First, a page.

My ex is job searching currently – this is a real bad economy to be a new graduate in a soft science, so he’s basically shit out of luck. He had two job offers back when he started searching, and took the one that wasn’t Target. He ended up quitting after a month because they lied to him about the job description, which turned out to be some rather shady sales.

    If you can type and keep track of numbers, some large companies and government organizations are in the process of shedding older, expensive admin employees through retirement buyouts and replacing a fraction of them with younger, cheaper people, so be sure to check out your local beauracraies (I never could spell that damn word). Of course, when the economy picks up you’ll find yourself underpaid and need to renegotiate or find a new job again.

  2. MH says:

    Stock prices essentially are whatever people think they’re going to be able to sell the stock for in the future. If I think that I can find someone who is willing to pay $5 for a share of Company X, I will be willing to pay $4 for it so I can sell my share to him. Except he’s playing the same game, too, and thinks that some time next month, he’ll find someone who wants to own a share at $6, so eh wants to buy at $5…etc.

    Now, what is the utility of a share of stock apart from its future sale price? Nominally, you own part of the company, and therefore have a voting stake in whatever it is shareholder meetings vote on. In practice this is more or less meaningless unless you accumulate a significant portion of the total existing shares, which can number in the millions. They also pay dividends (when the company gets some CA$H MONEY SON! sometimes they just hand that money out to the owners, i.e. shareholders, on a per-share basis. Usually you can opt to plow this money back into buying more shares. I think this confers some kind of tax benefit versus just taking the money).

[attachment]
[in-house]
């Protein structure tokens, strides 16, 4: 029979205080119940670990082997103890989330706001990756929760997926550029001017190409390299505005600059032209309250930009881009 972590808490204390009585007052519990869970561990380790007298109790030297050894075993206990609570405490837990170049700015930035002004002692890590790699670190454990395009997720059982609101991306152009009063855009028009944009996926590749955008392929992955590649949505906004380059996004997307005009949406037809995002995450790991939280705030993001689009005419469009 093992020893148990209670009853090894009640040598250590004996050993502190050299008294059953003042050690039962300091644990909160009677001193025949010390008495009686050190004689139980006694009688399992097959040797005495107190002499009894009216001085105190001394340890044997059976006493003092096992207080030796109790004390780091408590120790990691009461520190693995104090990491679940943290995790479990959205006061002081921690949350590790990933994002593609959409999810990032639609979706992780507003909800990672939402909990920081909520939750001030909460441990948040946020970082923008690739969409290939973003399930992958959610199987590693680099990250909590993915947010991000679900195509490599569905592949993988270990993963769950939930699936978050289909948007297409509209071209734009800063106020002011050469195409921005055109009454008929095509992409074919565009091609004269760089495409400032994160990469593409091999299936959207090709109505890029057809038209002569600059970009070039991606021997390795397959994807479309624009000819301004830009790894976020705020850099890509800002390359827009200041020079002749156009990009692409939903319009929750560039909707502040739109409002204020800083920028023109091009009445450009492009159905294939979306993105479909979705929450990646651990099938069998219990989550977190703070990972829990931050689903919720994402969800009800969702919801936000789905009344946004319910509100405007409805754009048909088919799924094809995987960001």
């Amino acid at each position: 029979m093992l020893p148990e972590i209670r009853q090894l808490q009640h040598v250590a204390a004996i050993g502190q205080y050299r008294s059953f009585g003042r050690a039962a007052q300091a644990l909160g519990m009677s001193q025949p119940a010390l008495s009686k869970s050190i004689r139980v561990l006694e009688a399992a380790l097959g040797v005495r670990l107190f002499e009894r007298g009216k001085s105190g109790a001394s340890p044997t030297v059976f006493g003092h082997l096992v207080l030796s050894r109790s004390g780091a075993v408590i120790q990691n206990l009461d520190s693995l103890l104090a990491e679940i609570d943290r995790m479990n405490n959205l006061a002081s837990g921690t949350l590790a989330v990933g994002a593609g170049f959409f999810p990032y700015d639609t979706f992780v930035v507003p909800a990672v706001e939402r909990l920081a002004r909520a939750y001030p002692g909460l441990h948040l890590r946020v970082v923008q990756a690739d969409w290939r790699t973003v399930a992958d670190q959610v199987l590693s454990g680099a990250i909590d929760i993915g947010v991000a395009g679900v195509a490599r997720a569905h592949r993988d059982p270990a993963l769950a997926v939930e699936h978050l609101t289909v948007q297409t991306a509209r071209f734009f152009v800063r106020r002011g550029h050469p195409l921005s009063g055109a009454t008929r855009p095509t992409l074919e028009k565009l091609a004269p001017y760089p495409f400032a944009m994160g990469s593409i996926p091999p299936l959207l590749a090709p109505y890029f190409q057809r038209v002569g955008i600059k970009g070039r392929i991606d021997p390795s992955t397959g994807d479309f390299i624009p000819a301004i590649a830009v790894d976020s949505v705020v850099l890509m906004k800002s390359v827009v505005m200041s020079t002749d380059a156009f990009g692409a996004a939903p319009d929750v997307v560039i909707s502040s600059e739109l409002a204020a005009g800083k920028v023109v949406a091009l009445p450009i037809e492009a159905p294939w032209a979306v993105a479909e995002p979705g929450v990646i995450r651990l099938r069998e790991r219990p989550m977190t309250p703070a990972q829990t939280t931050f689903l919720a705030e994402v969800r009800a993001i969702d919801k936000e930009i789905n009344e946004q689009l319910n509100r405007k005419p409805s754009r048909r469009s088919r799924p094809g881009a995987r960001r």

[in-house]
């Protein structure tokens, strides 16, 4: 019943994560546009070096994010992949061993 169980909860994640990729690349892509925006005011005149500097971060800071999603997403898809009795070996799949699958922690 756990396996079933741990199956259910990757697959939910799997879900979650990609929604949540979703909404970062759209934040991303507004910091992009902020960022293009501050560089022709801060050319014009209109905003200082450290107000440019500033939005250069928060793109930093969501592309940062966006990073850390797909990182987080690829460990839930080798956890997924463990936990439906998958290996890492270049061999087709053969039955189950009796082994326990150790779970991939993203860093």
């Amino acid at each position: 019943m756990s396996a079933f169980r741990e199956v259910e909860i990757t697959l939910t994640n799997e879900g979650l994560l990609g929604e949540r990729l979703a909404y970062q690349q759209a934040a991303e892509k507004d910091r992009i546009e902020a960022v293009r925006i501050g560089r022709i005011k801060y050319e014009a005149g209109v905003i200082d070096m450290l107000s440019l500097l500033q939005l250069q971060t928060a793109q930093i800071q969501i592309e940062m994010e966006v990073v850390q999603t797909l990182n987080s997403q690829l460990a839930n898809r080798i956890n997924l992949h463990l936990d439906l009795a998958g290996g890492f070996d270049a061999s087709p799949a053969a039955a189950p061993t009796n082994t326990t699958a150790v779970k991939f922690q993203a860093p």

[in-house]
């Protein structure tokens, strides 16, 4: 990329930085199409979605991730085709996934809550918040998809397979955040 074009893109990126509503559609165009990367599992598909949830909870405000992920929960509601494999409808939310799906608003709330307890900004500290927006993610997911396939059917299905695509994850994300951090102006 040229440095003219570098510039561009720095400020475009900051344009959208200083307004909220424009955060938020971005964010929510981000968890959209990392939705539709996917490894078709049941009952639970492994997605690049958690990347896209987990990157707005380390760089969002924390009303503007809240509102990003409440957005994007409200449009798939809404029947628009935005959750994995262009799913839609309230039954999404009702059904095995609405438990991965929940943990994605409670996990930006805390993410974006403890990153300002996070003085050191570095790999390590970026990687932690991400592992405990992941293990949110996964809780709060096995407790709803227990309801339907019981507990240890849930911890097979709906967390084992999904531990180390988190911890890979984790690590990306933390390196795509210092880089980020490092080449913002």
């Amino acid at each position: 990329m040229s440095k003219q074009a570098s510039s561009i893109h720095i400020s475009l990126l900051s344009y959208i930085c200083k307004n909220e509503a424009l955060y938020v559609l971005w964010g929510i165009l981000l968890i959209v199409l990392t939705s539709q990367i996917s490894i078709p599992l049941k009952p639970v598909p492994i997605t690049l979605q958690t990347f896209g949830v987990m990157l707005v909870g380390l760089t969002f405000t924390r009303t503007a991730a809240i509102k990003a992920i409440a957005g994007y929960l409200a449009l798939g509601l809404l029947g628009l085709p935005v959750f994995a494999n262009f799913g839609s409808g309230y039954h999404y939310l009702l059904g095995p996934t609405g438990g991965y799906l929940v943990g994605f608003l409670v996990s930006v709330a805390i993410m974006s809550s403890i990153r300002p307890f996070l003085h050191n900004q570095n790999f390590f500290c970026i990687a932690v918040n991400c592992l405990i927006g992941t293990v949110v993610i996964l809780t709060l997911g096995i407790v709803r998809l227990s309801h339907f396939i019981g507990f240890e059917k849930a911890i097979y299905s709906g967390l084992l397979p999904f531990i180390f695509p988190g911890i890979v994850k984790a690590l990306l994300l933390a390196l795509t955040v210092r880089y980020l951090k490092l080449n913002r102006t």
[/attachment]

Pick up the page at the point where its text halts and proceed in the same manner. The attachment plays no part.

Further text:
But these are pretty ancillary, so the utility of a stock is mainly the future expectations thing. Which makes stocks not so removed from some kind of collectible, like Beanie Babies or baseball cards or something (with the exception that there’s only so many Mickey Mantles floating around, but they can always just re-divvy up the company to make more shares).

  3. ferlessleedr says:

    There is most often a place that isn’t Here. Their is a possessive plural pronoun. There is a difference between their definitions. Please understand this.